Michelle Vallejo removes progressive priorities from website

August 17, 2022

The Washington Free Beacon reports that TX-15 Democratic congressional candidate Michelle Vallejo has revamped her website’s “priorities” page to “remove all mentions of ‘Medicare For All,’ a ‘federal jobs guarantee program,’ and the need to ‘forgive all student loan debt.'”

Does Vallejo still believe in Medicare for All, a federal program to guarantee jobs and forgive all student loan debt? Why did she remove political positions from her site?

Vallejo is ready to say and do anything to get elected.

In case you missed it…

She won her primary in Texas as a shameless liberal. Now Michelle Vallejo is abandoning her far-left politics.

colin anderson

Washington’s Free Beacon

August 17, 2022


South Texas Democrat Michelle Vallejo won a bitter primary fight by embracing a slew of far-left policies. Now, the congressional hopeful is abandoning those progressive positions as a tough election campaign approaches.

Vallejo emerged from a tight runoff in Texas’ 15th congressional district in May, beating fellow Democrat Ruben Ramirez by just 30 votes. At the time, the self-proclaimed “progressive small business owner” openly touted her support for Medicare for All, a federal jobs guarantee, and student debt forgiveness — policy positions that won her the endorsement of the Sen. Elizabeth Warren (D., Mass.) and Rep. Pramila Jayapal (D., Washington). Vallejo’s campaign site also expressed resentment of America’s “racist criminal justice system” and called for protecting “trans and queer South Texans.”

But now, as Vallejo faces an uphill electoral battle against Republican Monica De La Cruz, she is running away from the same policies that helped her attract liberal primary voters just months ago. Between late July and mid-August, according to the Internet Archive, the Democrat updated her campaign site to remove all mentions of “Medicare For All,” a “federal jobs guarantee program,” and the need to “forgive any student loan debt”. Vallejo’s “LGBTQ+ Justice” section, meanwhile, no longer includes the word “trans,” and the Democrat’s border policy blurb now calls for investing in the same law enforcement system on immigration which she described as “racist”.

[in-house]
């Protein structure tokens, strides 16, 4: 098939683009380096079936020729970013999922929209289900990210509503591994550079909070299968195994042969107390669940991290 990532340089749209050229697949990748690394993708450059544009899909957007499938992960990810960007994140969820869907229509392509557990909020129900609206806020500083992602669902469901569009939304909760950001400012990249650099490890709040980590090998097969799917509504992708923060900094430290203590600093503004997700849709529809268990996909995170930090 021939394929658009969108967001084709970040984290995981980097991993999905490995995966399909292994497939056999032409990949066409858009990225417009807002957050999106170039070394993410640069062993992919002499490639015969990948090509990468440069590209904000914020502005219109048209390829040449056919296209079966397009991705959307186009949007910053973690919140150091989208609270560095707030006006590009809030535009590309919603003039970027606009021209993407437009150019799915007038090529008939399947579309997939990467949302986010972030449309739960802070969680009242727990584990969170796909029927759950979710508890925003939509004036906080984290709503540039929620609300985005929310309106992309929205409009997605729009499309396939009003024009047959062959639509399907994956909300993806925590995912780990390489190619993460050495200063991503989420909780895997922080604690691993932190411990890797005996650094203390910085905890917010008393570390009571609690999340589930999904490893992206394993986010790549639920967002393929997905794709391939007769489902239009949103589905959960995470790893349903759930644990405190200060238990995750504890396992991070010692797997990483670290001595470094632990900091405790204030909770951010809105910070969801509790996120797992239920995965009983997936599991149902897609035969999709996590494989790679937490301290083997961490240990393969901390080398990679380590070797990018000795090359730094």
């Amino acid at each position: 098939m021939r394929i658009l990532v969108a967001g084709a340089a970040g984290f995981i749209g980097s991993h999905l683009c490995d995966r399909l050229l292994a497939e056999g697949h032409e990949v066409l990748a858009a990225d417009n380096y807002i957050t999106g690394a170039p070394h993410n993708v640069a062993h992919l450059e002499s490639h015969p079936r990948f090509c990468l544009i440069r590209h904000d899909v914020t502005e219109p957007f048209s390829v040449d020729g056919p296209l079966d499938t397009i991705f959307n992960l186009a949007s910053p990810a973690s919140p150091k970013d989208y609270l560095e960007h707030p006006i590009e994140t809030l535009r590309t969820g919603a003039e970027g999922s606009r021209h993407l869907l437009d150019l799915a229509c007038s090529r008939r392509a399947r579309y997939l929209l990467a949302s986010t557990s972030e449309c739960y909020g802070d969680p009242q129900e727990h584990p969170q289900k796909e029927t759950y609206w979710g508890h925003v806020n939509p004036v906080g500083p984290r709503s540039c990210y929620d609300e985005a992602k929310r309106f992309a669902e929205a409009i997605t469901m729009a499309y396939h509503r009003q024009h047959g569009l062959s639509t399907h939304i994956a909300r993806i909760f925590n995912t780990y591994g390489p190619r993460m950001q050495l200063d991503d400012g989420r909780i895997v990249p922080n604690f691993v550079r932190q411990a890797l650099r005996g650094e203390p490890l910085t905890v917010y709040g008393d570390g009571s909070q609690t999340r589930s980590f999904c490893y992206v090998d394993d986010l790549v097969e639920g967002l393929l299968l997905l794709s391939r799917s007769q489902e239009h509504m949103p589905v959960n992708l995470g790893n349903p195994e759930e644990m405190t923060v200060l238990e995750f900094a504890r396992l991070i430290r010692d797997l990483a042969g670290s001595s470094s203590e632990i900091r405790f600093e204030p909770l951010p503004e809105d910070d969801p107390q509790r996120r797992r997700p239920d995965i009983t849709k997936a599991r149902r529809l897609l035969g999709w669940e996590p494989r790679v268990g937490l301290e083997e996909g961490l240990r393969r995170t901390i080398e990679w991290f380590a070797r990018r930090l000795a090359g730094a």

The redesign of the Vallejo campaign site is a clear attempt by the progressive Democrat to rebrand herself as a moderate as she races in a newly drawn district that President Donald Trump won by nearly 3 points. It’s also an implicit admission that the liberal wing of the Democratic Party has become too “woke” for many South Texas Hispanics — a development that Republicans say has helped them make inroads in the Rio Valley. Grande, a historic Democratic stronghold.

Still, Vallejo’s decision to abandon the progressive positions that defined his primary campaign could divide Democratic voters in the district as November approaches. In addition to Warren and Jayapal, Vallejo won primary election endorsement from Lupe Votes, a South Texas liberal group that supports Medicare for All, a federal job guarantee, student loan forgiveness and others. progressive policies. Texas College Democrats also supported Vallejo ahead of the May primary, citing the Democrats’ “resolutely progressive campaign.” None of these groups returned requests for comment. Vallejo’s campaign also did not return a request for comment.